Deer season is now over for IL shotgun hunters. Kyle and I enjoyed two days in the field the Fri. & Sat. before Thanksgiving and two more days this past Fri. & Sat. The first season we saw fewer deer than normal but I was able to harvest a doe the evening of day two. Second season was more interesting in several ways. First the weather. We awoke to find the mercury suspended at the number 10 on Friday morning. The day was beautiful & sunny and it's surprising how long you can be in the cold... when it's not windy! We both got deer on Friday AM. The photo shows Kyle with his doe and mine is in the background. I bagged another doe on Friday evening.
Saturday was warmer but the wind! Whew, it never let up all day. The day started at 32 degrees, warmed up to about 36, then the wind shifted to the North and by the end of the day was in the 20's.. and still windy! We did have more success as I got another doe Sat. morning and Kyle doggedly kept at it until he got his second deer of the season late Saturday afternoon. We hurriedly packed our gear, our deer and made the 2.5 hour trek home, pulling our trailer with the 5 deer on board, arriving home about 10:15 PM.
The one deer I'd gotten first season is in the freezer of course. Now we get to tackle 5 at once! Perhaps there will be a photo later on that subject!
"Ongoing" takes on a new meaning with some of my projects. Including the current work in the basement which has been going on since... actually I don't even know. Brenda probably does.
Phase one is to create a laundry room - with storage. So it started by reworking some wiring, some plumbing, moving a floor drain, then putting up some walls and all the other things that go with a remodel.
Some photos: Facing the south wall with stairway to the left. (Long ago)
Same as above with some drywall up, 6' wide storage area roughed in and floor down . (Recent)
Now looking in from the door to the left. (Long Ago) And from the door & slightly right. (Long Ago) Now the current photo...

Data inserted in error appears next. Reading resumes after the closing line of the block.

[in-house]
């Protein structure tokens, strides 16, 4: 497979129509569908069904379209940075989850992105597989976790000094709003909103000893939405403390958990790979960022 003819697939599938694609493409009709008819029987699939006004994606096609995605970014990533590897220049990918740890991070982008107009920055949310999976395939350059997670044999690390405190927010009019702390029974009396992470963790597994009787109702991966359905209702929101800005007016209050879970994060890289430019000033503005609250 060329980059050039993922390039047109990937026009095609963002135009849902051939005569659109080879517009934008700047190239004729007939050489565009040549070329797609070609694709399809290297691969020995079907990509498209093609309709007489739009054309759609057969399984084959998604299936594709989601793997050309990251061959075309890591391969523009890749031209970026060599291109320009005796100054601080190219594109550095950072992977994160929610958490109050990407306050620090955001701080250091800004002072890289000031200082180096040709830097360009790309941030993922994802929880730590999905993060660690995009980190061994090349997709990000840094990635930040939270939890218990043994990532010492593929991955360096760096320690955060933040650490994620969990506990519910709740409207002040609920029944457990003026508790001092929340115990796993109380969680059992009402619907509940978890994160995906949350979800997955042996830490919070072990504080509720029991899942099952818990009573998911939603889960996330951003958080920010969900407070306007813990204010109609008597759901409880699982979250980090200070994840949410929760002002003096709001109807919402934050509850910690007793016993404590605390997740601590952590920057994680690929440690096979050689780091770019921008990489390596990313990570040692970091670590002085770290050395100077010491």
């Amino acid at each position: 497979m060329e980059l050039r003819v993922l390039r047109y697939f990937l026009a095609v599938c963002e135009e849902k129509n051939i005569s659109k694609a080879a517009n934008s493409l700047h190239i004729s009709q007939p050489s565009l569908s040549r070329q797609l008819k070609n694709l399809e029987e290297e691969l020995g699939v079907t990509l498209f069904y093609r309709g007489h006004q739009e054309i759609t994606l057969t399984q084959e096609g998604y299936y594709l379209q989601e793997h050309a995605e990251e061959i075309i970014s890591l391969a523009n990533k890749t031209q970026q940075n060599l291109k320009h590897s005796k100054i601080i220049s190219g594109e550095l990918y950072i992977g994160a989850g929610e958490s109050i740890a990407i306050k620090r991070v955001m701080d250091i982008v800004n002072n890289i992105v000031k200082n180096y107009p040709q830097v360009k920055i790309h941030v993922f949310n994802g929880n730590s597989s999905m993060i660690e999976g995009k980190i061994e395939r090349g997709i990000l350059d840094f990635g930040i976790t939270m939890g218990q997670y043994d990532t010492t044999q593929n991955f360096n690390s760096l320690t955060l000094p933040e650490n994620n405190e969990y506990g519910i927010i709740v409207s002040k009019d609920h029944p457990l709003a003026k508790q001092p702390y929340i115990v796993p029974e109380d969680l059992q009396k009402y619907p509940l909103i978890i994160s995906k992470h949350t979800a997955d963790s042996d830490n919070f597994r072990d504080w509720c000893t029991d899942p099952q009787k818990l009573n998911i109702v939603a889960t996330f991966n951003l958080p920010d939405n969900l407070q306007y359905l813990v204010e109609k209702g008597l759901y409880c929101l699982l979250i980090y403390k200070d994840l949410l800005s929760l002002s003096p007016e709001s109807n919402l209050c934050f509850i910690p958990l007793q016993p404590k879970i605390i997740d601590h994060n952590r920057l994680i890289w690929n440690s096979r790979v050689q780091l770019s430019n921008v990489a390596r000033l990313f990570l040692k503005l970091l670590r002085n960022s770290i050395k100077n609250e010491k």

The past several years during harvest I work for John, a local farmer. My job is to drive his "auger wagon". When he as a hopper full on the combine, I drive along side while he unloads corn or beans from the combine on-the-go. Then I transfer the grain into wagons or a semi that will head to the elevator. This photo was after John had finished a field and we are actually parked.
This year was a good one for corn in Central Illinois. 200 bushels per acre and more. Some areas were much more. This auger wagon has a capacity of over 1000 bushels although we normally would put about 950 bushels in before transferring to the semi. That figures out to about 26+ tons of corn. The wagon weighs about 12+ tons so fully loaded we're pulling almost 40 tons across the field. We'd harvest a semi load in about 30 minutes. Seeing any wildlife is somewhat rare other than an occasional field mouse or rabbit. Pheasants, once plentiful locally are a real rarity. I did see 4 deer this year and one coyote that came in and out of the standing corn on a couple of occasions to see what was going on. He was in no hurry so I shot several photos. Here is one as he was leaving the scene.
My first blog. Don't know exactly what I'm getting into here. Guess not knowing exactly what I'm doing really isn't new territory for me.
Anyway, here is a photo of Kamela & Sharon taken last weekend on our trip to So. Indiana. Kyle, Brenda & I left Friday after school/work and made it to the Shoals convention grounds in about 5 hours.
Saturday we enjoyed perfect weather and a picnic at Spring Hill State Park. Touring the old village with it's blacksmith shop, sawmill, working grist mill powered by a waterwheel was interesting. Among our purchases were some fresh, stone ground cornmeal and Brenda acquired a corn husk doll, similar to what Laura Ingalls Wilder wrote about in her book, LITTLE HOUSE IN THE BIG WOODS. I must add that the part of Southern IN that we saw was very, very neat. Hilly, wooded, remote, quaint, rustic and not as humid, hot, buggy as it likely was just a month or two ago.
Sunday afternoon we headed home so that Kyle and I would be home for our respective vocations on Monday. Thanks to the celebration of Christopher Columbus and his travels, Brenda took part of the day off work. By afternoon, she was having withdrawal symptoms so headed into the classroom for a bit.